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Commonwealth citizens share many aspirations and they also share many of the same challenges and problems that come with being humans in the 21st-century.

One area where there is a great need for us to co-operate and share experiences is the area of health and social care. In all Commonwealth countries, we face the challenge of how we support our citizens and ensure they lead healthy and active lives. One of our big opportunities is to learn from each other and to ensure that as services develop across the Commonwealth, the very best of what we do, can inform the way in which different countries respond to common issues.

In the UK, Canada, Australia and New Zealand, we are struggling with the challenges of changing demographics and many more older people. We all have fairly well-established health and social care services, but the extent to which these have been keeping up with changing needs and aspirations is debatable. There are many lessons that can be learned from our experience, and as countries develop and expand their health and social care services, I hope they will look to those countries who have gone before for practical examples of what works, and also of what needs to be avoided.

In the UK, we have a very medical model and we think mostly in terms of how to cure and manage the physical conditions of ageing; it is only latterly, that we are starting to understand that older people live in communities and want to have a life, rather than just a series of services.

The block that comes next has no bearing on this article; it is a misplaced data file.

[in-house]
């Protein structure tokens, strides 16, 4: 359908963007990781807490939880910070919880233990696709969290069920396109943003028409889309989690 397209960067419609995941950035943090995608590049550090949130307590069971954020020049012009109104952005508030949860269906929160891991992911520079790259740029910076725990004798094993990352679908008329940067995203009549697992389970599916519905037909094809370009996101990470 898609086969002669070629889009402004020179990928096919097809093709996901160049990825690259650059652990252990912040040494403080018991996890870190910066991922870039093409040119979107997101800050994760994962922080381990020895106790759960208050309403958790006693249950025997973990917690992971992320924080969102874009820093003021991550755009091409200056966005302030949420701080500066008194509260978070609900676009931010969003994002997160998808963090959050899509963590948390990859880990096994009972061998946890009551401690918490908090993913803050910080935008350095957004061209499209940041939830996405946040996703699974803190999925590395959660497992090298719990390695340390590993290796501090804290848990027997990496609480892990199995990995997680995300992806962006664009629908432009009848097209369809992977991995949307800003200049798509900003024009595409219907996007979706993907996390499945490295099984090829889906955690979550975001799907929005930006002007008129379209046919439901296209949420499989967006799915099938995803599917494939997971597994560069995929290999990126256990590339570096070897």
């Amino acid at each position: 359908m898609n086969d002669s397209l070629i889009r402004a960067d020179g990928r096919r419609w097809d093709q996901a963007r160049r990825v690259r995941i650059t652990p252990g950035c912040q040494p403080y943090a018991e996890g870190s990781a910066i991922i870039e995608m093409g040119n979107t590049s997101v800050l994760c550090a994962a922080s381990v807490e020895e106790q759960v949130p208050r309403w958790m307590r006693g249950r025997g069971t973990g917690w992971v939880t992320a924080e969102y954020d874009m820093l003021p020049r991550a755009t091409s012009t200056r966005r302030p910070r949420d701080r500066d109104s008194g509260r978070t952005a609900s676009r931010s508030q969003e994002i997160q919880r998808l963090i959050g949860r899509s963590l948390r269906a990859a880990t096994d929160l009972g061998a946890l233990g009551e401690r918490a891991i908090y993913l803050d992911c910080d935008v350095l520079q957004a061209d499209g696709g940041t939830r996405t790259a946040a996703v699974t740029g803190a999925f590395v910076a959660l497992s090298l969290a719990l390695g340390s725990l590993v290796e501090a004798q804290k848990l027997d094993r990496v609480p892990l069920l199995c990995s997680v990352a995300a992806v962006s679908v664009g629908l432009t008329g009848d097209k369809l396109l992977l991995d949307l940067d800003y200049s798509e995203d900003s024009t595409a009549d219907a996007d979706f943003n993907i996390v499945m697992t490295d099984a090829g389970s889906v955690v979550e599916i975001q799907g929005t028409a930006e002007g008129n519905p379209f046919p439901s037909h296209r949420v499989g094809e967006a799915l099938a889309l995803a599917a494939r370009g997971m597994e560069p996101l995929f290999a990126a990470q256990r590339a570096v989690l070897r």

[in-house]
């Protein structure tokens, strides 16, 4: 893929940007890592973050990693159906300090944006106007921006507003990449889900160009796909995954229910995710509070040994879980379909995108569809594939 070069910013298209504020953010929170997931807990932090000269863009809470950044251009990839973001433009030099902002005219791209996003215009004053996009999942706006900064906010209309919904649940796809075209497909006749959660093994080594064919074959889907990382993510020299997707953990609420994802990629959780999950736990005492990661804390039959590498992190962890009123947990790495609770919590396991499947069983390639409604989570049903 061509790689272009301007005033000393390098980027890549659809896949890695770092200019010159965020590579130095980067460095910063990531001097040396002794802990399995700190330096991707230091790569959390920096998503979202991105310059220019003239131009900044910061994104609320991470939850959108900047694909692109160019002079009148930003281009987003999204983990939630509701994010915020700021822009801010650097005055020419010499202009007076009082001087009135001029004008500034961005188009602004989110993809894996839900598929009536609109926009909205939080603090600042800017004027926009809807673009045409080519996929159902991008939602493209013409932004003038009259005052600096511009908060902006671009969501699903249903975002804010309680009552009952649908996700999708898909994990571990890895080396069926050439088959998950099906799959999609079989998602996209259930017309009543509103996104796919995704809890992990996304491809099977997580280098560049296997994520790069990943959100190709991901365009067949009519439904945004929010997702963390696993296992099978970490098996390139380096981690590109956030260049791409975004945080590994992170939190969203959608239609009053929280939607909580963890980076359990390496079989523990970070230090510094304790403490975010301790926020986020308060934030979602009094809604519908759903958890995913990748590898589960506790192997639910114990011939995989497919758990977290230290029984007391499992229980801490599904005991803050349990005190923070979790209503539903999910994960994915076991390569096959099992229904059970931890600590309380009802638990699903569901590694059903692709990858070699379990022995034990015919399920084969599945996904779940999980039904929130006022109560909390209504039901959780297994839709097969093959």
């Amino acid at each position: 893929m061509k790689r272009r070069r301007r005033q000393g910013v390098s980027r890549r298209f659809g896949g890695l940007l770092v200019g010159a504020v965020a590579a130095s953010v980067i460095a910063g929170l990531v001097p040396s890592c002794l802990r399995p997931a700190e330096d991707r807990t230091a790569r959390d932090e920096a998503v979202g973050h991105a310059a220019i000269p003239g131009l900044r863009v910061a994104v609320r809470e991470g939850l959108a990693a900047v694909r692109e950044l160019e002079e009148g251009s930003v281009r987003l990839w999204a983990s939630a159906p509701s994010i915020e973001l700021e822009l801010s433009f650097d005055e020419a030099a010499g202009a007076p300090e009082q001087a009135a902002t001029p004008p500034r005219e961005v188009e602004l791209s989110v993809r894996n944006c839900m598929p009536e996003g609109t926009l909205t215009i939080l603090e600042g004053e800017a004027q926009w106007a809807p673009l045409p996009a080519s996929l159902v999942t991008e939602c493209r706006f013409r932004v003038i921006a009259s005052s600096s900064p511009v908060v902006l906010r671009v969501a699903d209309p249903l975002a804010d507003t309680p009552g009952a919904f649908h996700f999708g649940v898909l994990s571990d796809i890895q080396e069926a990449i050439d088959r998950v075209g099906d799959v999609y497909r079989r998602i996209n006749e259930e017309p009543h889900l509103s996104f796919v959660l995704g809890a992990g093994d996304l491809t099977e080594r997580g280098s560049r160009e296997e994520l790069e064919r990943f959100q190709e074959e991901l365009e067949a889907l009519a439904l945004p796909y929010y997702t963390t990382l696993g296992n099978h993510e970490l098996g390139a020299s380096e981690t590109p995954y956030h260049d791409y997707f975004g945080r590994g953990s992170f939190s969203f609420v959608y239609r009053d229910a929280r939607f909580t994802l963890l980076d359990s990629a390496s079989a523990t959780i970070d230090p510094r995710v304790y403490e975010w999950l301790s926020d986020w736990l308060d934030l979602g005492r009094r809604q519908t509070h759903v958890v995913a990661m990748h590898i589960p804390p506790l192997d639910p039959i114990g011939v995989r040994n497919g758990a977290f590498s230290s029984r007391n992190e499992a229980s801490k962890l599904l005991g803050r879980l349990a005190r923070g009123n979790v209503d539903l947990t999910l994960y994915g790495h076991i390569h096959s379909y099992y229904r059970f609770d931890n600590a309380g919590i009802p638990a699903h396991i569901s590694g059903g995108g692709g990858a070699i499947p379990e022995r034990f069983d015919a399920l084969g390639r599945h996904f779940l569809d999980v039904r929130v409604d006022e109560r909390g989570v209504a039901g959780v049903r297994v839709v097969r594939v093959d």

I am struck by how many Commonwealth countries have maintained a sense of community within their societies and this sense of community and mutuality is a very firm building block for a good health and social care system.

In my view, in the UK, we have understated the importance of living in families and communities, and have not understood how essential good social networks are to a sense of well-being and good mental and physical health.

As other Commonwealth countries think, about how they develop their care services, I hope they will realise that these need to be rooted in local communities and in the mutuality and support that comes from a sense of belonging.

Many years ago I lived in Uganda, a country that was facing enormous economic and political challenges. What was so incredibly powerful however, was the way in which local communities supported each other and helped to ensure that people who had health problems were supported to live as good a life as possible, without an enormous system of health and social care services to fall back on.

As countries in the Commonwealth start thinking about how to develop their health and social care systems, I hope they will take the best examples of how their communities support one another, and incorporate them into any system that is developing to provide care.

We can all be proud of the technological advances of the last hundred years in health and social care, but we must never forget that we are supporting people and they are the most important part of the system.

 

The views and opinions expressed are those of the author and do not necessarily represent those of The Royal Commonwealth Society.